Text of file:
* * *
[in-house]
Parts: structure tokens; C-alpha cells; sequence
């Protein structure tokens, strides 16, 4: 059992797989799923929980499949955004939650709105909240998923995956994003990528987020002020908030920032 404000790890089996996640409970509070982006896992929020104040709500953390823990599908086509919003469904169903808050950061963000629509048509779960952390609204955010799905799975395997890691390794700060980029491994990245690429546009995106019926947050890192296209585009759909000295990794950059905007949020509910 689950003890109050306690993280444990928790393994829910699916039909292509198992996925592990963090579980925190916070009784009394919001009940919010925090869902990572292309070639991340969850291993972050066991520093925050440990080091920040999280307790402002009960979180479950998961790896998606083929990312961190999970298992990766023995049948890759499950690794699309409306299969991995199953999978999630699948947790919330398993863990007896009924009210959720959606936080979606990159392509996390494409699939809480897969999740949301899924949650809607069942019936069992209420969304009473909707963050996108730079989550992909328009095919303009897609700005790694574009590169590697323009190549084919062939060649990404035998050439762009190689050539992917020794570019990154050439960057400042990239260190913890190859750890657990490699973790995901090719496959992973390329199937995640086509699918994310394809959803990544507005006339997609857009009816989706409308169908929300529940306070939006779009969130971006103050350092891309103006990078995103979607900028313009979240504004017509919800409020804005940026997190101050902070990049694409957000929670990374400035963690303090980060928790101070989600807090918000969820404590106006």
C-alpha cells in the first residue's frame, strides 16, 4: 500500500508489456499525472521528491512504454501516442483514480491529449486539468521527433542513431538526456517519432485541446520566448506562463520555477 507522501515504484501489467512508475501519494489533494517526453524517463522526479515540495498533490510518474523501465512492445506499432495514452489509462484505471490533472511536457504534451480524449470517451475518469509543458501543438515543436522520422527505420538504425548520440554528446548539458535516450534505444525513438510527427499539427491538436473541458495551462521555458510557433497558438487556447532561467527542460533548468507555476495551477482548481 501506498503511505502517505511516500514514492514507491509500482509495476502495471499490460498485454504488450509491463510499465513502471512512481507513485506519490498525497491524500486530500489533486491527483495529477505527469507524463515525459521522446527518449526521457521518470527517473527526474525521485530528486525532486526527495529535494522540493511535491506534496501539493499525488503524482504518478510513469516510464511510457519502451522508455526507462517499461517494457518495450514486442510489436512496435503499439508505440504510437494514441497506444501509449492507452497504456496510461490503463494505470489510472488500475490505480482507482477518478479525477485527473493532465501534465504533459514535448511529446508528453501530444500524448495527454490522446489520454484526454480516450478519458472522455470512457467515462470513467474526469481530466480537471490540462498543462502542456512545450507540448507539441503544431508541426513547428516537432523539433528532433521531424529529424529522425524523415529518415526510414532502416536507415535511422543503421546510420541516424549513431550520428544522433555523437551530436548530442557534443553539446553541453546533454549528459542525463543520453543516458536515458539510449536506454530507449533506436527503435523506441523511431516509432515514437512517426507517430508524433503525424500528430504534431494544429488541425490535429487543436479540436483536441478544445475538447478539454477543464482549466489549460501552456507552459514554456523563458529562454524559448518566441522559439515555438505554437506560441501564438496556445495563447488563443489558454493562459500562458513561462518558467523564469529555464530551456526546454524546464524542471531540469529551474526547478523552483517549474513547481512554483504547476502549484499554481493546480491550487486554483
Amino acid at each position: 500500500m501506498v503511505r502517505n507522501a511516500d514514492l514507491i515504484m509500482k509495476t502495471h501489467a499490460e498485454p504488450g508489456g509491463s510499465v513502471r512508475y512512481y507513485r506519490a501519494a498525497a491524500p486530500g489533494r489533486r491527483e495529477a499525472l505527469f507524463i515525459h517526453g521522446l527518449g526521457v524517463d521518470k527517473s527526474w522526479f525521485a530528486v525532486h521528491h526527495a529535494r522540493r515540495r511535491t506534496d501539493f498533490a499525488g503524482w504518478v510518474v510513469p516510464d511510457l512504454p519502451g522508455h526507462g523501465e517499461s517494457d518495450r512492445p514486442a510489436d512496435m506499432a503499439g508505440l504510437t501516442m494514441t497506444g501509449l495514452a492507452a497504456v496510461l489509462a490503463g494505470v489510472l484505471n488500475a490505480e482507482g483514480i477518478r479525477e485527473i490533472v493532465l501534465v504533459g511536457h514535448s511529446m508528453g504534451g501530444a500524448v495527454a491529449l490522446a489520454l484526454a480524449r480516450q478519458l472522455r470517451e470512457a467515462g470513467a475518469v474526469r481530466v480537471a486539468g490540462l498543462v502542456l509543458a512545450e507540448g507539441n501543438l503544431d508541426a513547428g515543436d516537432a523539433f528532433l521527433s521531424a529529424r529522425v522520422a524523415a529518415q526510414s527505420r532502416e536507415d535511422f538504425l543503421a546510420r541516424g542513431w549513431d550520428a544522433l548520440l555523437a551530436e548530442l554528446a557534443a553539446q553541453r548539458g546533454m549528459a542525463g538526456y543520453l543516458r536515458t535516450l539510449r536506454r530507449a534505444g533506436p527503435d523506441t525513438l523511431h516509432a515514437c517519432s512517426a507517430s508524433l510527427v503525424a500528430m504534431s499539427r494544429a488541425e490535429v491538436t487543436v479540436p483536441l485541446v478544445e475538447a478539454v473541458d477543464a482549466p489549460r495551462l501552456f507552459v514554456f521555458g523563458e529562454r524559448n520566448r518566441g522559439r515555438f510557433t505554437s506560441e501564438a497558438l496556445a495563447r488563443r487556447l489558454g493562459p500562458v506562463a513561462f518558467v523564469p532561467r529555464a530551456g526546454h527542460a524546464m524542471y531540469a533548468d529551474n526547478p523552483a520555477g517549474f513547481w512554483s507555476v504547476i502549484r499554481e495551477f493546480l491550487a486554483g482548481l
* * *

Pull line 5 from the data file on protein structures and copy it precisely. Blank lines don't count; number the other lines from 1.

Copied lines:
Amino acid at each position: 500500500m501506498v503511505r502517505n507522501a511516500d514514492l514507491i515504484m509500482k509495476t502495471h501489467a499490460e498485454p504488450g508489456g509491463s510499465v513502471r512508475y512512481y507513485r506519490a501519494a498525497a491524500p486530500g489533494r489533486r491527483e495529477a499525472l505527469f507524463i515525459h517526453g521522446l527518449g526521457v524517463d521518470k527517473s527526474w522526479f525521485a530528486v525532486h521528491h526527495a529535494r522540493r515540495r511535491t506534496d501539493f498533490a499525488g503524482w504518478v510518474v510513469p516510464d511510457l512504454p519502451g522508455h526507462g523501465e517499461s517494457d518495450r512492445p514486442a510489436d512496435m506499432a503499439g508505440l504510437t501516442m494514441t497506444g501509449l495514452a492507452a497504456v496510461l489509462a490503463g494505470v489510472l484505471n488500475a490505480e482507482g483514480i477518478r479525477e485527473i490533472v493532465l501534465v504533459g511536457h514535448s511529446m508528453g504534451g501530444a500524448v495527454a491529449l490522446a489520454l484526454a480524449r480516450q478519458l472522455r470517451e470512457a467515462g470513467a475518469v474526469r481530466v480537471a486539468g490540462l498543462v502542456l509543458a512545450e507540448g507539441n501543438l503544431d508541426a513547428g515543436d516537432a523539433f528532433l521527433s521531424a529529424r529522425v522520422a524523415a529518415q526510414s527505420r532502416e536507415d535511422f538504425l543503421a546510420r541516424g542513431w549513431d550520428a544522433l548520440l555523437a551530436e548530442l554528446a557534443a553539446q553541453r548539458g546533454m549528459a542525463g538526456y543520453l543516458r536515458t535516450l539510449r536506454r530507449a534505444g533506436p527503435d523506441t525513438l523511431h516509432a515514437c517519432s512517426a507517430s508524433l510527427v503525424a500528430m504534431s499539427r494544429a488541425e490535429v491538436t487543436v479540436p483536441l485541446v478544445e475538447a478539454v473541458d477543464a482549466p489549460r495551462l501552456f507552459v514554456f521555458g523563458e529562454r524559448n520566448r518566441g522559439r515555438f510557433t505554437s506560441e501564438a497558438l496556445a495563447r488563443r487556447l489558454g493562459p500562458v506562463a513561462f518558467v523564469p532561467r529555464a530551456g526546454h527542460a524546464m524542471y531540469a533548468d529551474n526547478p523552483a520555477g517549474f513547481w512554483s507555476v504547476i502549484r499554481e495551477f493546480l491550487a486554483g482548481l